Holiday cactus, which includes Thanksgiving and Christmas cactus, is one of the most aesthetically interesting succulents you can grow.
It’s native to Brazil and enjoys a more humid climate than most other succulents. It’s a wonderful plant to have during the Holiday season because it blooms when most other houseplants go dormant!
Christmas Cactus takes a little more work to care for than most other succulents, but if you can get it right (I’ll show you how) you’ll be rewarded with beautiful blooms in late Winter!
What is Holiday Cactus?
Three different types of cacti fall under the “Holiday Cactus” category: Thanksgiving Cactus, Christmas Cactus, and Easter Cactus.
They all have different blooming times but they generally have the same care needs.
There are two main differences between Thanksgiving and Christmas cactus, though.
Thanksgiving cactus has sharper leaf segments whereas Christmas cactus has rounded leaf segments.
I see people confuse Thanksgiving Cactus for Christmas Cactus all the time because they’re so similar. Both cacti feature the same look we love: glossy, hanging leaves that form beautiful blooms at the ends!
You can find them in shades of red, white, purple, pink, or yellow.
Each bloom lasts for a few days and the plant will continue to produce blooms for a period of several consecutive weeks.
This definitely qualifies it as a long-blooming houseplant, just like beautiful Anthuriums.
Your Thanksgiving Cactus will begin to bloom in November, just in time for Thanksgiving, while your Christmas Cactus will begin to bloom a few weeks later in December, in time for all your holiday and Christmas festivities.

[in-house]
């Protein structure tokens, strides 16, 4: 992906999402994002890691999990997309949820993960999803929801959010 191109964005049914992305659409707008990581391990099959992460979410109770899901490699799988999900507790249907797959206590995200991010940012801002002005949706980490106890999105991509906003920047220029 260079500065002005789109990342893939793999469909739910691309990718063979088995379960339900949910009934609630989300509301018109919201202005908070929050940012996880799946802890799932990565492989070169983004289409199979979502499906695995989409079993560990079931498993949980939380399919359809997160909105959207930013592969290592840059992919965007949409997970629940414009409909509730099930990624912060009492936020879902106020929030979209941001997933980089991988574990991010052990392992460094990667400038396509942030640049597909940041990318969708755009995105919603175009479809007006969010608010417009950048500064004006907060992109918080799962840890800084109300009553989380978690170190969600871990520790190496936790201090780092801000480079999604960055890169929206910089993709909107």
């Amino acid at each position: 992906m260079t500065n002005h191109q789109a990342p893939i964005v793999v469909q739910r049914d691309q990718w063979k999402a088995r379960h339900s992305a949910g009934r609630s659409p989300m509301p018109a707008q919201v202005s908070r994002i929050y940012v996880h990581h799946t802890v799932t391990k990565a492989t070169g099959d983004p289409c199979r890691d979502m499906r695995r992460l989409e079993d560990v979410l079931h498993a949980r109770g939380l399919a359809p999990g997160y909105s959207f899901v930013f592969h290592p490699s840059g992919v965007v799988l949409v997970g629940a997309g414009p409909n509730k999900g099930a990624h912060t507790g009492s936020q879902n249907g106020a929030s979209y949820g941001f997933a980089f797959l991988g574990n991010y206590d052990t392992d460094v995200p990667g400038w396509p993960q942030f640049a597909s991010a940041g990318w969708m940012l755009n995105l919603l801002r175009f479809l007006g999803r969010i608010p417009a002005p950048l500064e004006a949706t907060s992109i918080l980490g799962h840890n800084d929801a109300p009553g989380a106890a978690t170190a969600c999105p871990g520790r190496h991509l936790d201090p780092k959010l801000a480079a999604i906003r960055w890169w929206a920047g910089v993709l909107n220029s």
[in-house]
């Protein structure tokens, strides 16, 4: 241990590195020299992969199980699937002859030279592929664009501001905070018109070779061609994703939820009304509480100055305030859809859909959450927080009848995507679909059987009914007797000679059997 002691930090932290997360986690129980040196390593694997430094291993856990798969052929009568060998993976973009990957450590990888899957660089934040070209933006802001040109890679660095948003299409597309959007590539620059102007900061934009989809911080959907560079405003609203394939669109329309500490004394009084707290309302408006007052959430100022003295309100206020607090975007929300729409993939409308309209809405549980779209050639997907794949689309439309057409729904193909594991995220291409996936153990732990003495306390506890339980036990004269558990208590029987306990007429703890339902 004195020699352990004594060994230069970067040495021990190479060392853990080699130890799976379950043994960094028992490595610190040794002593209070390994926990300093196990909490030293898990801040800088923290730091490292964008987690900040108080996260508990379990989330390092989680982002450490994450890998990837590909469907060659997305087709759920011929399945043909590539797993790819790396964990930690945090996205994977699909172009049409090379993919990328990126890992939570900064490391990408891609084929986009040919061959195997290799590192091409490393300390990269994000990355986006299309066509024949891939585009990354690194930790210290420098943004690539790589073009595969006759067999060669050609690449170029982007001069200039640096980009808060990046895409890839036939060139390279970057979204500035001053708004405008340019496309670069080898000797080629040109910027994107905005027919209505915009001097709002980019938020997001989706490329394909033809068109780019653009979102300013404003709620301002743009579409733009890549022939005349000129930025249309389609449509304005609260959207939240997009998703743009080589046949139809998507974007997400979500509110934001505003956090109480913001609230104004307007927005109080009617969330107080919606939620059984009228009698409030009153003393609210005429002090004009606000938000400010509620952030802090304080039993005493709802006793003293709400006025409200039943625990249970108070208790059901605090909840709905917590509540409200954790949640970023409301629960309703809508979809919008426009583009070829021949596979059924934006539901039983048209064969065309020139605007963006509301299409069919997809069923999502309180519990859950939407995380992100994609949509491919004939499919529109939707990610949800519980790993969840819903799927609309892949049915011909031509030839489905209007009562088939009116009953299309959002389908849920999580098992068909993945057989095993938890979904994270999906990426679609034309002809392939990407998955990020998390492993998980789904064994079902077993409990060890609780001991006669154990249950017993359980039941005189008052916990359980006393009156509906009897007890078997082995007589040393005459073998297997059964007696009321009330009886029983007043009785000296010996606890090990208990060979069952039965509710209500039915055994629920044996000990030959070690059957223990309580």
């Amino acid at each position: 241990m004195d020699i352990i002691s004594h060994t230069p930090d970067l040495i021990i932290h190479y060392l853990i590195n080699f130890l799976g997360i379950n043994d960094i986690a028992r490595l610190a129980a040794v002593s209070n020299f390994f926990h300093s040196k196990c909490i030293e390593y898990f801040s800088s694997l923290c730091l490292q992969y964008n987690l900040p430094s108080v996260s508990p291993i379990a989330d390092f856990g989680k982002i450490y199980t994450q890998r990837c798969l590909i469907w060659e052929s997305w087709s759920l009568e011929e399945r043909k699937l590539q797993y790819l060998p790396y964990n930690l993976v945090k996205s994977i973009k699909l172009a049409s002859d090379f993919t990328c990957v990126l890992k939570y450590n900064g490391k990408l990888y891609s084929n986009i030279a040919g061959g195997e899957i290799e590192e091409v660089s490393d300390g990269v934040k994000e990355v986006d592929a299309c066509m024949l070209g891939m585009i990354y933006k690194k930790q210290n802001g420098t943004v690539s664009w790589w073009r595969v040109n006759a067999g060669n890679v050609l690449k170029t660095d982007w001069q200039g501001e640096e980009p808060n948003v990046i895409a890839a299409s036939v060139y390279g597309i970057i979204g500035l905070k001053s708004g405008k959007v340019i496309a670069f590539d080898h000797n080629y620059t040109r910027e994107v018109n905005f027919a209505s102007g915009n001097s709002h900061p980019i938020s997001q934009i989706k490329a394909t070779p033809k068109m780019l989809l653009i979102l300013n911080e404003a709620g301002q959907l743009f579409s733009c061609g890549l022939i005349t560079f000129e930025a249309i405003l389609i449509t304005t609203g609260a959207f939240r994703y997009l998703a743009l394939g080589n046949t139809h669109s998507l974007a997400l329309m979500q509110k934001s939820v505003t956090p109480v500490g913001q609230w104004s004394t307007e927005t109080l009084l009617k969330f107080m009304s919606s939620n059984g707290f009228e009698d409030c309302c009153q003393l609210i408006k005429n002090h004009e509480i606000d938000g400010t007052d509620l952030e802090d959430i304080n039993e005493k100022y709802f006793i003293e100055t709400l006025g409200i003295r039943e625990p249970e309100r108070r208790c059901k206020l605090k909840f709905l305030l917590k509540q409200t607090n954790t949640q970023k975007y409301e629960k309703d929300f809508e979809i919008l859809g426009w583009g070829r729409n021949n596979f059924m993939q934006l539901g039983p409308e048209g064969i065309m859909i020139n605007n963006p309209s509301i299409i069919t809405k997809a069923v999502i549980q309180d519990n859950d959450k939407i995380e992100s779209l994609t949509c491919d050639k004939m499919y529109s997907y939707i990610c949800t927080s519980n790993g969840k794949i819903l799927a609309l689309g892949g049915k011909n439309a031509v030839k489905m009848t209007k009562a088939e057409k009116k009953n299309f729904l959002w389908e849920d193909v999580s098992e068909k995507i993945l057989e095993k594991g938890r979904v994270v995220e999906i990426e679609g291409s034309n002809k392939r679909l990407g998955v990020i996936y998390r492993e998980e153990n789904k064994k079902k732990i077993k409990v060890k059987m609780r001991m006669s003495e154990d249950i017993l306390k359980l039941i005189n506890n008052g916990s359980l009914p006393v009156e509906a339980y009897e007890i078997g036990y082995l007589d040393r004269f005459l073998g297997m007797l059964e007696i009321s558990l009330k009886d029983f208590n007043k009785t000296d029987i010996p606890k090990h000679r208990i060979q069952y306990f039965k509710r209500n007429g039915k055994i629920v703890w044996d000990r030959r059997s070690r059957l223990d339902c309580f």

Soil needs for Christmas cactus
Holiday cactus has the same needs as other cacti and succulents when it comes to soil: it craves moist soil that is well-draining and it prefers to go dry between waterings.
I recommend a good cactus mix, one that is well-draining and rich in hummus, a nutrient that will help your plants stay healthy.
When you bring home your holiday cactus from the store, you can repost it in a new, prettier pot than it came in, but just make sure the new pot isn’t too much bigger than it’s current pot.
A general rule of thumb when repotting houseplants is to use a pot that’s no more than 20% bigger than the current pot. This is especially true for this plant, as it prefers to be root bound.
Early Fall Care for Thanksgiving and Christmas cactus
You might have purchased a Thanksgiving cactus thinking it was a Christmas cactus. That’s ok! You’ll still get gorgeous blooms, they’ll just come earlier than expected.
Since your Thanksgiving cactus will begin to bloom starting mid-to-late November, it’s important to help it along the blooming process several weeks prior.
You’ll also need to prepare your Christmas cactus a few weeks before Christmas so that it can bloom in time.
You see, holiday cactus is unique to other succulents in that it needs several weeks of total darkness before it can produce blooms, much like the Kolanhoe, another type of blooming succulent.